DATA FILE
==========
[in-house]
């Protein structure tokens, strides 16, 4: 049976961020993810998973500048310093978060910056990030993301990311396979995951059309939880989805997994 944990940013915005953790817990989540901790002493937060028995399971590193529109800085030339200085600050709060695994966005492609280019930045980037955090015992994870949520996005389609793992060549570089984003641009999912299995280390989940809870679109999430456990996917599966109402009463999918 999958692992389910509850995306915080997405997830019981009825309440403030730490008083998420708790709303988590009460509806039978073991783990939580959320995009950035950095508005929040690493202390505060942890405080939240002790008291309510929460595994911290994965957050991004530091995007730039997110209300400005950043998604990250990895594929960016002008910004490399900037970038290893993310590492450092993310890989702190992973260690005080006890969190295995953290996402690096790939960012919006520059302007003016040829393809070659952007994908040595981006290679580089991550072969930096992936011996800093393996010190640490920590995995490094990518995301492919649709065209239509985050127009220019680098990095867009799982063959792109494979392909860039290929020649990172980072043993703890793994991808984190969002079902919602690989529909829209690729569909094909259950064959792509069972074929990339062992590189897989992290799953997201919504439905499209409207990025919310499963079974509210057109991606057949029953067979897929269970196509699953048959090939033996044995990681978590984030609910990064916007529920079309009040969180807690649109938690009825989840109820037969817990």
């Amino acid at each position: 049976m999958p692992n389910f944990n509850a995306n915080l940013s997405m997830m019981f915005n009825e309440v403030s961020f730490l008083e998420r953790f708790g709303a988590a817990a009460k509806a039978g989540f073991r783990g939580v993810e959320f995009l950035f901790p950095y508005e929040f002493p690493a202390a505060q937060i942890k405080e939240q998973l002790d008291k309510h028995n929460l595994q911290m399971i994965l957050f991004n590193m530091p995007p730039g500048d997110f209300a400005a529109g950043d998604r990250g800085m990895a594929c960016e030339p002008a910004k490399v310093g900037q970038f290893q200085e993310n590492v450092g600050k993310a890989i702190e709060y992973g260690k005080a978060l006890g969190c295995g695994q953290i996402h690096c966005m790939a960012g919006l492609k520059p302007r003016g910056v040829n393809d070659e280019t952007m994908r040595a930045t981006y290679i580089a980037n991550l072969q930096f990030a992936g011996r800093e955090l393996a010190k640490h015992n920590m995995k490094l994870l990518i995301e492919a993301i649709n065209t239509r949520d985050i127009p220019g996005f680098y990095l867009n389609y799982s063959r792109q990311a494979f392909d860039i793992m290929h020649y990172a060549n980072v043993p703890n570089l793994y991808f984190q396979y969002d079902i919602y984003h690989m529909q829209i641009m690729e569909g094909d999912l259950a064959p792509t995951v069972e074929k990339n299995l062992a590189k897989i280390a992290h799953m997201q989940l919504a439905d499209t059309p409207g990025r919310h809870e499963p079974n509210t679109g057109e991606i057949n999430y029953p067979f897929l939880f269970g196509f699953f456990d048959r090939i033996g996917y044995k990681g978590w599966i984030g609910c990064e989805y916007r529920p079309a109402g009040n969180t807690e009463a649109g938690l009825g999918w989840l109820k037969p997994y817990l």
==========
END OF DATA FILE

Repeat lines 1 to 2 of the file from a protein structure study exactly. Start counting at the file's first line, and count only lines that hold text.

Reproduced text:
[in-house]
């Protein structure tokens, strides 16, 4: 049976961020993810998973500048310093978060910056990030993301990311396979995951059309939880989805997994 944990940013915005953790817990989540901790002493937060028995399971590193529109800085030339200085600050709060695994966005492609280019930045980037955090015992994870949520996005389609793992060549570089984003641009999912299995280390989940809870679109999430456990996917599966109402009463999918 999958692992389910509850995306915080997405997830019981009825309440403030730490008083998420708790709303988590009460509806039978073991783990939580959320995009950035950095508005929040690493202390505060942890405080939240002790008291309510929460595994911290994965957050991004530091995007730039997110209300400005950043998604990250990895594929960016002008910004490399900037970038290893993310590492450092993310890989702190992973260690005080006890969190295995953290996402690096790939960012919006520059302007003016040829393809070659952007994908040595981006290679580089991550072969930096992936011996800093393996010190640490920590995995490094990518995301492919649709065209239509985050127009220019680098990095867009799982063959792109494979392909860039290929020649990172980072043993703890793994991808984190969002079902919602690989529909829209690729569909094909259950064959792509069972074929990339062992590189897989992290799953997201919504439905499209409207990025919310499963079974509210057109991606057949029953067979897929269970196509699953048959090939033996044995990681978590984030609910990064916007529920079309009040969180807690649109938690009825989840109820037969817990």